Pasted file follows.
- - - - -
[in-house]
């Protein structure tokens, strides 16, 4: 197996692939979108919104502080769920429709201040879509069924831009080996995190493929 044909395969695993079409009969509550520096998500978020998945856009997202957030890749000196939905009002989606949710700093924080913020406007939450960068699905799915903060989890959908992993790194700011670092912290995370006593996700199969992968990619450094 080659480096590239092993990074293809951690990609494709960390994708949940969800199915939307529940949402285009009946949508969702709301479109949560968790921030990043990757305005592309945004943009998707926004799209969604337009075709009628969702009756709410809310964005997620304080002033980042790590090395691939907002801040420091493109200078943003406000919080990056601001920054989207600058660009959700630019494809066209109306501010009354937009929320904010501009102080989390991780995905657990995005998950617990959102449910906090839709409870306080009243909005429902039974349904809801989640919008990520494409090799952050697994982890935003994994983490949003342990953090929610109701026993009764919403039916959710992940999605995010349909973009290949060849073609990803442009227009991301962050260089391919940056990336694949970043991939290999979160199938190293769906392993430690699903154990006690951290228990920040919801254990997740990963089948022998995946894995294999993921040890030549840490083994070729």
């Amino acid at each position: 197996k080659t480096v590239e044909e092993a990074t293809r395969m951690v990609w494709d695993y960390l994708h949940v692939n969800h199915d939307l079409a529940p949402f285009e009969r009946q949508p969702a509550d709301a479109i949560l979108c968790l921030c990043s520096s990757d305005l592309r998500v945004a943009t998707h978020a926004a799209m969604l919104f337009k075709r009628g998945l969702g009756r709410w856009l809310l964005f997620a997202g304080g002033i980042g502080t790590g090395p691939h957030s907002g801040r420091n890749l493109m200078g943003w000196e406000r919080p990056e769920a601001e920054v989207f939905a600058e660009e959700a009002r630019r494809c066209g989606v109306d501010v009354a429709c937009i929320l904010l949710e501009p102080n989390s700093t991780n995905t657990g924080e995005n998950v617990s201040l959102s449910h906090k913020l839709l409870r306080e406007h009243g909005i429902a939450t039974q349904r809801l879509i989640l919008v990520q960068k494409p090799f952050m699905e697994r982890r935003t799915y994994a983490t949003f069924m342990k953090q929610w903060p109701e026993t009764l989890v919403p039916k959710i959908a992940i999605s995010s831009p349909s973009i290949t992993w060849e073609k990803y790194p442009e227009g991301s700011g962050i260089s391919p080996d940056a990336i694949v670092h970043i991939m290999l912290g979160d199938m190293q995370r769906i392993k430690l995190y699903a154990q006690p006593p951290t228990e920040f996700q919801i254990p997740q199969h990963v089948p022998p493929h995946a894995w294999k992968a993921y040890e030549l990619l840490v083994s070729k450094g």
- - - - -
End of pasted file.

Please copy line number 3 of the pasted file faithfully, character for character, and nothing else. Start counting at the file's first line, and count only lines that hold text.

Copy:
């Amino acid at each position: 197996k080659t480096v590239e044909e092993a990074t293809r395969m951690v990609w494709d695993y960390l994708h949940v692939n969800h199915d939307l079409a529940p949402f285009e009969r009946q949508p969702a509550d709301a479109i949560l979108c968790l921030c990043s520096s990757d305005l592309r998500v945004a943009t998707h978020a926004a799209m969604l919104f337009k075709r009628g998945l969702g009756r709410w856009l809310l964005f997620a997202g304080g002033i980042g502080t790590g090395p691939h957030s907002g801040r420091n890749l493109m200078g943003w000196e406000r919080p990056e769920a601001e920054v989207f939905a600058e660009e959700a009002r630019r494809c066209g989606v109306d501010v009354a429709c937009i929320l904010l949710e501009p102080n989390s700093t991780n995905t657990g924080e995005n998950v617990s201040l959102s449910h906090k913020l839709l409870r306080e406007h009243g909005i429902a939450t039974q349904r809801l879509i989640l919008v990520q960068k494409p090799f952050m699905e697994r982890r935003t799915y994994a983490t949003f069924m342990k953090q929610w903060p109701e026993t009764l989890v919403p039916k959710i959908a992940i999605s995010s831009p349909s973009i290949t992993w060849e073609k990803y790194p442009e227009g991301s700011g962050i260089s391919p080996d940056a990336i694949v670092h970043i991939m290999l912290g979160d199938m190293q995370r769906i392993k430690l995190y699903a154990q006690p006593p951290t228990e920040f996700q919801i254990p997740q199969h990963v089948p022998p493929h995946a894995w294999k992968a993921y040890e030549l990619l840490v083994s070729k450094g």